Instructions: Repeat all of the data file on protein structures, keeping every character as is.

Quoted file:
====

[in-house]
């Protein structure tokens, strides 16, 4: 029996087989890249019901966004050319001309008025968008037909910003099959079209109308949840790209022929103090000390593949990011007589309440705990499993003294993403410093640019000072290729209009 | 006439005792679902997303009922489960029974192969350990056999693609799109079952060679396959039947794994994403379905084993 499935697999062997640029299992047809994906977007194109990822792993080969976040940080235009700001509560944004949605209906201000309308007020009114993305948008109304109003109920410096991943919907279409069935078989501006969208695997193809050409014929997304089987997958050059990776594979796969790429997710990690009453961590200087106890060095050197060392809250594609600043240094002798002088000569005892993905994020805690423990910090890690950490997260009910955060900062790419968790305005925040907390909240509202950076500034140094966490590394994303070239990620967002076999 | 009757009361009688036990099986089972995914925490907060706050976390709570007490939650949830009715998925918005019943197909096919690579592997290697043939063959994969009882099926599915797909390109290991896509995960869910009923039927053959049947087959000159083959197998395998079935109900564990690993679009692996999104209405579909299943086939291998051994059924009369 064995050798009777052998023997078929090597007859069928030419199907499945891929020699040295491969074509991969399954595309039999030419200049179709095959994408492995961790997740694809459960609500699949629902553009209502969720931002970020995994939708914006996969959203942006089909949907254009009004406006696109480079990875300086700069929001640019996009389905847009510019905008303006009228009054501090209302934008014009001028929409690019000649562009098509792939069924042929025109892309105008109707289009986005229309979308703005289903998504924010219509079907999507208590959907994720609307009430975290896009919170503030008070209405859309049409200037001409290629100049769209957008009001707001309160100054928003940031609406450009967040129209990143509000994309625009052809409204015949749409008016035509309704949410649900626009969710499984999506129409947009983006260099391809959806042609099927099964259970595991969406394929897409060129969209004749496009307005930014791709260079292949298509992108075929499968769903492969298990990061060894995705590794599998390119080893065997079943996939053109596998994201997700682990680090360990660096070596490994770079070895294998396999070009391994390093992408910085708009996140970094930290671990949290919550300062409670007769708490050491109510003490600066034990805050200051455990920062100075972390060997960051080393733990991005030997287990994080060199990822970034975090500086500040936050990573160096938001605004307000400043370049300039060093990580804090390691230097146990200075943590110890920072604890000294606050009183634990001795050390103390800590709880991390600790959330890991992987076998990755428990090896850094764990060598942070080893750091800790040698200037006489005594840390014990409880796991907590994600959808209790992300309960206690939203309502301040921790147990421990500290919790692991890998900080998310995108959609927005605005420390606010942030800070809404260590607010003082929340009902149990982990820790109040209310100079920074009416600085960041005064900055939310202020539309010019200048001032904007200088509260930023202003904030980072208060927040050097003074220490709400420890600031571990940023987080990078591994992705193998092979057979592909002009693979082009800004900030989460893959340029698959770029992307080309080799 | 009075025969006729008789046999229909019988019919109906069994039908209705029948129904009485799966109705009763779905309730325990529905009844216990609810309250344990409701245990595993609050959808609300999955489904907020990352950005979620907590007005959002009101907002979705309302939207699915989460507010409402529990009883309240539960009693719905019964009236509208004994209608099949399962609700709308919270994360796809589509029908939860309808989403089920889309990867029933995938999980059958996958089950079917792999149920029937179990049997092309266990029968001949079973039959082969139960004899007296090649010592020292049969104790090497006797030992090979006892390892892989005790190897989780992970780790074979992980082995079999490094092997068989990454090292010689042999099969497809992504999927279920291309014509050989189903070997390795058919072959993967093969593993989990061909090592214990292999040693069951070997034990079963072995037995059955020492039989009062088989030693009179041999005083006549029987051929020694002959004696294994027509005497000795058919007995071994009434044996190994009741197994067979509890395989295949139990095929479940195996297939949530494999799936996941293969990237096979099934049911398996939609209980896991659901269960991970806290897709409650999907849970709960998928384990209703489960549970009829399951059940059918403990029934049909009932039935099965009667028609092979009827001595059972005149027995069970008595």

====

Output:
[in-house]
């Protein structure tokens, strides 16, 4: 029996087989890249019901966004050319001309008025968008037909910003099959079209109308949840790209022929103090000390593949990011007589309440705990499993003294993403410093640019000072290729209009 | 006439005792679902997303009922489960029974192969350990056999693609799109079952060679396959039947794994994403379905084993 499935697999062997640029299992047809994906977007194109990822792993080969976040940080235009700001509560944004949605209906201000309308007020009114993305948008109304109003109920410096991943919907279409069935078989501006969208695997193809050409014929997304089987997958050059990776594979796969790429997710990690009453961590200087106890060095050197060392809250594609600043240094002798002088000569005892993905994020805690423990910090890690950490997260009910955060900062790419968790305005925040907390909240509202950076500034140094966490590394994303070239990620967002076999 | 009757009361009688036990099986089972995914925490907060706050976390709570007490939650949830009715998925918005019943197909096919690579592997290697043939063959994969009882099926599915797909390109290991896509995960869910009923039927053959049947087959000159083959197998395998079935109900564990690993679009692996999104209405579909299943086939291998051994059924009369 064995050798009777052998023997078929090597007859069928030419199907499945891929020699040295491969074509991969399954595309039999030419200049179709095959994408492995961790997740694809459960609500699949629902553009209502969720931002970020995994939708914006996969959203942006089909949907254009009004406006696109480079990875300086700069929001640019996009389905847009510019905008303006009228009054501090209302934008014009001028929409690019000649562009098509792939069924042929025109892309105008109707289009986005229309979308703005289903998504924010219509079907999507208590959907994720609307009430975290896009919170503030008070209405859309049409200037001409290629100049769209957008009001707001309160100054928003940031609406450009967040129209990143509000994309625009052809409204015949749409008016035509309704949410649900626009969710499984999506129409947009983006260099391809959806042609099927099964259970595991969406394929897409060129969209004749496009307005930014791709260079292949298509992108075929499968769903492969298990990061060894995705590794599998390119080893065997079943996939053109596998994201997700682990680090360990660096070596490994770079070895294998396999070009391994390093992408910085708009996140970094930290671990949290919550300062409670007769708490050491109510003490600066034990805050200051455990920062100075972390060997960051080393733990991005030997287990994080060199990822970034975090500086500040936050990573160096938001605004307000400043370049300039060093990580804090390691230097146990200075943590110890920072604890000294606050009183634990001795050390103390800590709880991390600790959330890991992987076998990755428990090896850094764990060598942070080893750091800790040698200037006489005594840390014990409880796991907590994600959808209790992300309960206690939203309502301040921790147990421990500290919790692991890998900080998310995108959609927005605005420390606010942030800070809404260590607010003082929340009902149990982990820790109040209310100079920074009416600085960041005064900055939310202020539309010019200048001032904007200088509260930023202003904030980072208060927040050097003074220490709400420890600031571990940023987080990078591994992705193998092979057979592909002009693979082009800004900030989460893959340029698959770029992307080309080799 | 009075025969006729008789046999229909019988019919109906069994039908209705029948129904009485799966109705009763779905309730325990529905009844216990609810309250344990409701245990595993609050959808609300999955489904907020990352950005979620907590007005959002009101907002979705309302939207699915989460507010409402529990009883309240539960009693719905019964009236509208004994209608099949399962609700709308919270994360796809589509029908939860309808989403089920889309990867029933995938999980059958996958089950079917792999149920029937179990049997092309266990029968001949079973039959082969139960004899007296090649010592020292049969104790090497006797030992090979006892390892892989005790190897989780992970780790074979992980082995079999490094092997068989990454090292010689042999099969497809992504999927279920291309014509050989189903070997390795058919072959993967093969593993989990061909090592214990292999040693069951070997034990079963072995037995059955020492039989009062088989030693009179041999005083006549029987051929020694002959004696294994027509005497000795058919007995071994009434044996190994009741197994067979509890395989295949139990095929479940195996297939949530494999799936996941293969990237096979099934049911398996939609209980896991659901269960991970806290897709409650999907849970709960998928384990209703489960549970009829399951059940059918403990029934049909009932039935099965009667028609092979009827001595059972005149027995069970008595």